Pat recently posted…Ouch! I Think I Overdid ItMy Profile

        • Hi Pat! You definitely hit the nail on the head by say, “If we could ever get over instant gratification and chasing what appears solid on the outside…” So, so true! Even those of us who know better have to be ever watchful right? I always think of the trickster archetype because it is such a great reminder that if we don’t stay conscious and aware “he” will trick us into believing that all that external stuff is real instead of coming to “realize our happiness and what we’ve been given.” Great reminders! Thanks as always for sharing your thoughts Pat! ~Kathy

          • Pat

            You’re welcome, Kathy. I think learning to view the world from our heart’s perspective and live and trust in that will get us through most hurdles. Problem is we solve most things with our heads and the mental shifts and changes all the time.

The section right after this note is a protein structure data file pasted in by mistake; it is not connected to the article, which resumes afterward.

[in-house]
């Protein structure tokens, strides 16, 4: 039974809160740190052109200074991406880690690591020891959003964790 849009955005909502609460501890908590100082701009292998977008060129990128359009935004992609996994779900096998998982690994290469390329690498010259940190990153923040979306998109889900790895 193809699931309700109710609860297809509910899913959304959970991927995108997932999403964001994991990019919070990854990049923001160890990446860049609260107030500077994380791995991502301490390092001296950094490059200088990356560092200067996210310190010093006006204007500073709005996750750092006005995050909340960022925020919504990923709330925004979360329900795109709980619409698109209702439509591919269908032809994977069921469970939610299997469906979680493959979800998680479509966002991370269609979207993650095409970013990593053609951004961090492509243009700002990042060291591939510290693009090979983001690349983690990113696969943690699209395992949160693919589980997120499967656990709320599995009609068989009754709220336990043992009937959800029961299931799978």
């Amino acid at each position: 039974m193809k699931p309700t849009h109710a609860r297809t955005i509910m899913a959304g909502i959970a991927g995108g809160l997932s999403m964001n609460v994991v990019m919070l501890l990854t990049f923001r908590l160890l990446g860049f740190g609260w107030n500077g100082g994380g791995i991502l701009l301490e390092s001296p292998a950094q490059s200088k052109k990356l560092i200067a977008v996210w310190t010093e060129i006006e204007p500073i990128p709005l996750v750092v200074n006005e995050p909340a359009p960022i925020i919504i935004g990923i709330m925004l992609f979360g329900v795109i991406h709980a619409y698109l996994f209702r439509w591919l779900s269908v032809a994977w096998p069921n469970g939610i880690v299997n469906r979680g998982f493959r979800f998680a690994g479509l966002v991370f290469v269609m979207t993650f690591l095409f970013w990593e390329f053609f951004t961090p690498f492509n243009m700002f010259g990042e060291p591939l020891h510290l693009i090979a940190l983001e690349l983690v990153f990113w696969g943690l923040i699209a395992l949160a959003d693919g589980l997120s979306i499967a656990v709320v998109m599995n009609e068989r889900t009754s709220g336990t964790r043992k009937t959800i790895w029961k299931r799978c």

Pat recently posted…Ouch! I Think I Overdid ItMy Profile

  7. This concept even applies to artist…they feel they have only one book or one painting in them. But as they engage in the work, more and more ideas come to them; sometimes to the point that they can do it all. Life is abundance.

    • Hi Christine! I agree. Certainly it applies to artists. What intrigues me is how this idea of scarcity applies to just about EVERYTHING. Any time we are worried about anything at all, it is usually coming from that belief that there isn’t enough–that can be stuff, money, health, intelligence, creativity, friends, food, happiness, pleasure, work, love….on and on and on the list grows. What I’ve been attempting to do since writing the article is to catch how very many ways it creeps into our lives without us being aware. Instead, dwelling in that space of abundance or sufficiency is so much more peaceful and liberating. Thanks for adding to the conversation Christine! ~Kathy

  8. Wow, Kathy! I love articles that make me think this much!